Control Modes in International Service Operations: The Propensity to Franchise

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Karin Fladmoe-Lindquist ; Laurent L. Jacque (1995)
  • Journal: Management Science, volume 41, issue 7 July, pages 1,238-1,249
  • Related identifiers: doi: 10.1287/mnsc.41.7.1238
  • Subject: international services, franchising, strategy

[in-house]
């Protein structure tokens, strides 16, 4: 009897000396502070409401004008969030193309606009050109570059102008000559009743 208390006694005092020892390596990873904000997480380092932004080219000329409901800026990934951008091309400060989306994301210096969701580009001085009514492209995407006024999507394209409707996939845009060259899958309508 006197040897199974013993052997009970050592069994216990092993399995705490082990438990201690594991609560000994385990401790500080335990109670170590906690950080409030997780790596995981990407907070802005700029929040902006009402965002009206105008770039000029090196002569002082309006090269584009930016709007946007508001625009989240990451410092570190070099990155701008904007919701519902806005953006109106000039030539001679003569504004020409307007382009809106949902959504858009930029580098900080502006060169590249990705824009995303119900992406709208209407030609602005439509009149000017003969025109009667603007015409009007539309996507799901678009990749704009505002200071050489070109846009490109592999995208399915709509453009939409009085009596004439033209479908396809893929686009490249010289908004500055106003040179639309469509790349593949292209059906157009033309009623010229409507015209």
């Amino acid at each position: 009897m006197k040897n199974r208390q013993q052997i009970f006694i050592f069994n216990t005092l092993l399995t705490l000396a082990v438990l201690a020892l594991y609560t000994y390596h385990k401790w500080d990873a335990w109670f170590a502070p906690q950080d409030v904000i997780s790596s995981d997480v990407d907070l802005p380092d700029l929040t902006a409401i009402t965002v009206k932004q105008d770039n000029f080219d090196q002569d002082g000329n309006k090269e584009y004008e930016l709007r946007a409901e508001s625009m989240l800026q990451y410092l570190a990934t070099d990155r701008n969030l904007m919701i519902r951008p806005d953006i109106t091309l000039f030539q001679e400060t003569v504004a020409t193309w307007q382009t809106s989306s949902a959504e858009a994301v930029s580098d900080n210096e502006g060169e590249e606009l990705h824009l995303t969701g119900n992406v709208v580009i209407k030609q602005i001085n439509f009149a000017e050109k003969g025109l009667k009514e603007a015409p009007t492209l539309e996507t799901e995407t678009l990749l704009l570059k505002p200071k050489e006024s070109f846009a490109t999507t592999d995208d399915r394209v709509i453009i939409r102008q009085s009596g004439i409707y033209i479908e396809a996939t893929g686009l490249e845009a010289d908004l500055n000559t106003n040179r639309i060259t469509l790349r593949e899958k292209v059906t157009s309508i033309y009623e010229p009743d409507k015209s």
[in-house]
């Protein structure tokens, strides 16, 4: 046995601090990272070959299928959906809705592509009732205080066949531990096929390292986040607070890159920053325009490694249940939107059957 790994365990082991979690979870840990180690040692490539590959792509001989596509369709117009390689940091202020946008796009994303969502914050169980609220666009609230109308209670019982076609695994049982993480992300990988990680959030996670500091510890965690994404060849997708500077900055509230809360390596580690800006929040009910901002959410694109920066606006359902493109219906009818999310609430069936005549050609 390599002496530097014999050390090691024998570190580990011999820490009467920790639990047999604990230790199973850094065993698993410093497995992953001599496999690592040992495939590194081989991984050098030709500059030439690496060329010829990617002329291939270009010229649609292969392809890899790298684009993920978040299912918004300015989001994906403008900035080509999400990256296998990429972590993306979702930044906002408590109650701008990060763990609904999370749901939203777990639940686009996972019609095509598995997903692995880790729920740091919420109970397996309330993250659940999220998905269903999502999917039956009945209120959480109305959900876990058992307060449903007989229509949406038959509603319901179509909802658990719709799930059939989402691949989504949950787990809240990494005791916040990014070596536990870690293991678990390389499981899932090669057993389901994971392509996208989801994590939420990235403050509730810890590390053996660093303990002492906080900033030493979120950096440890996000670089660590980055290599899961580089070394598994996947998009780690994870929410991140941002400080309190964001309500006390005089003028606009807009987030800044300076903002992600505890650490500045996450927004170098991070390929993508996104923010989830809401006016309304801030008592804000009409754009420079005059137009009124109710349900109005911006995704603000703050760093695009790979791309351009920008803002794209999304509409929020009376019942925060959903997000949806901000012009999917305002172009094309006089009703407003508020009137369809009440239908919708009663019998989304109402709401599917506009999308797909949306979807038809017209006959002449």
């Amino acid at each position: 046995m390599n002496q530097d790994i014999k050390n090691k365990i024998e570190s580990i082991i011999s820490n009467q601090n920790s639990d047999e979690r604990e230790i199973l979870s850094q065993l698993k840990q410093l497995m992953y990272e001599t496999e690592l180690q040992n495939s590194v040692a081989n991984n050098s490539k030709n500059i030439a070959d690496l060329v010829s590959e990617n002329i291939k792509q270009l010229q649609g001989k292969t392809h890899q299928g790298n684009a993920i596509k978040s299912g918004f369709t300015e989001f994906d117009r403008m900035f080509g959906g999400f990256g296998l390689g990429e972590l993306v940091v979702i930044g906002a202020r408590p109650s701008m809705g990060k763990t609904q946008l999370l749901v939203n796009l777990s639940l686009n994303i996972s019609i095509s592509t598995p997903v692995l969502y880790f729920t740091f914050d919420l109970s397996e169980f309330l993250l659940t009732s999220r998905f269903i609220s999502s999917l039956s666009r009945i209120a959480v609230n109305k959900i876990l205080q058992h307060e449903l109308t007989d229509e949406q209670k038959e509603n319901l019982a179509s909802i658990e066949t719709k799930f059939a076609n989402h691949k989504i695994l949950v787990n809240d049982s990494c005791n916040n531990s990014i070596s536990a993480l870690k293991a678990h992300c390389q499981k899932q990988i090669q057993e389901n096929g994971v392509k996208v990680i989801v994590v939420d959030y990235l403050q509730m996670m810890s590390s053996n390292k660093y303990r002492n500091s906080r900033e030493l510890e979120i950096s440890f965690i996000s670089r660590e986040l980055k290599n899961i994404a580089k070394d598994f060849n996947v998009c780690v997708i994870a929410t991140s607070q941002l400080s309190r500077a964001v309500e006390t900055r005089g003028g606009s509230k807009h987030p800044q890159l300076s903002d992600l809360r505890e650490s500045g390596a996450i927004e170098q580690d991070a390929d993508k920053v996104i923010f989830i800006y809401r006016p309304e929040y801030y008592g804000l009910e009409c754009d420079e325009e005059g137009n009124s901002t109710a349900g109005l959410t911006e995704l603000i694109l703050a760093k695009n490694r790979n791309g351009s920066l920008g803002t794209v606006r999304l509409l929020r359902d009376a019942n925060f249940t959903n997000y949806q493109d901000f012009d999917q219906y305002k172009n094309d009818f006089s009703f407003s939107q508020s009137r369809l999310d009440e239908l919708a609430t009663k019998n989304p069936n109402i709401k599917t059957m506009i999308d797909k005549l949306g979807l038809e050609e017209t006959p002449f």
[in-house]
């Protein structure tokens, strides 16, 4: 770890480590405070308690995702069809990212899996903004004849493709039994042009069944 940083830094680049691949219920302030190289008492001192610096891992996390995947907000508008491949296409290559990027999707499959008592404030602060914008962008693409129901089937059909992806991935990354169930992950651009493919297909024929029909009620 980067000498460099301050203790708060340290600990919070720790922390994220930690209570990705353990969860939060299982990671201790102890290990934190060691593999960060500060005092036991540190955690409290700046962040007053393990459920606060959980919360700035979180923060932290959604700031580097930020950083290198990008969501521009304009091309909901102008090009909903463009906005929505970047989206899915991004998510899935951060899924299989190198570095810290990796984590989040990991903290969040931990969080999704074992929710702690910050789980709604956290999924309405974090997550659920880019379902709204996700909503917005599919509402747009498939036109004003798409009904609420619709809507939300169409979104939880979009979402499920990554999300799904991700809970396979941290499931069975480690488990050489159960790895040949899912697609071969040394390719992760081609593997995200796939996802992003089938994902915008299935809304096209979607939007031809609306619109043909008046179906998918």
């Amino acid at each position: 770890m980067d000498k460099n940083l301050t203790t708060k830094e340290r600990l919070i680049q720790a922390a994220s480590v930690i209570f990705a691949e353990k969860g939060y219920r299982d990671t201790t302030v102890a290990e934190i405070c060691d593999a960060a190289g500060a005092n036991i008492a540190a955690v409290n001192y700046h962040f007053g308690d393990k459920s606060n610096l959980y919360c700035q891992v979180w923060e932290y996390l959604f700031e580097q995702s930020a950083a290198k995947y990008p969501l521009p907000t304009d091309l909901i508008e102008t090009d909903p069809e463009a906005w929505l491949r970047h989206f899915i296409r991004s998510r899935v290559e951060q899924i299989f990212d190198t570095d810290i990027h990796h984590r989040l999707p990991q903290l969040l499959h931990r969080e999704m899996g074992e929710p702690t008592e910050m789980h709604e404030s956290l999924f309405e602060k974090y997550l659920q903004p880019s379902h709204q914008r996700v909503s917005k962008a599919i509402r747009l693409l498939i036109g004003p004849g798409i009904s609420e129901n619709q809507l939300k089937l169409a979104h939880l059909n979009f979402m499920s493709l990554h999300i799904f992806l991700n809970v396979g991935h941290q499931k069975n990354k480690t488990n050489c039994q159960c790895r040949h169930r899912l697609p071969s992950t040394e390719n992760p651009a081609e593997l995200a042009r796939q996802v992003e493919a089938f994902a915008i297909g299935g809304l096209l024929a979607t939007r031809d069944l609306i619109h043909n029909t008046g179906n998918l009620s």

What determines a service firm's organizational choice between equity-based control and franchising? This question, which has elicited some theoretical answers and a few empirical tests in a domestic setting, has never been addressed in an international context before. This study explains the mode of control chosen in terms of a theoretical framework which borrows from agency theory and transaction cost analysis. The propensity to franchise internationally was found to be directly related to (i) monitoring costs associated with geographical and "cultural" distance between the principal (franchisor) and its foreign agents (franchisees), (ii) the principal's international experience, and (iii) the degree of host countries' contextual uncertainty but inversely related to the service firm level of brand name asset specificity.
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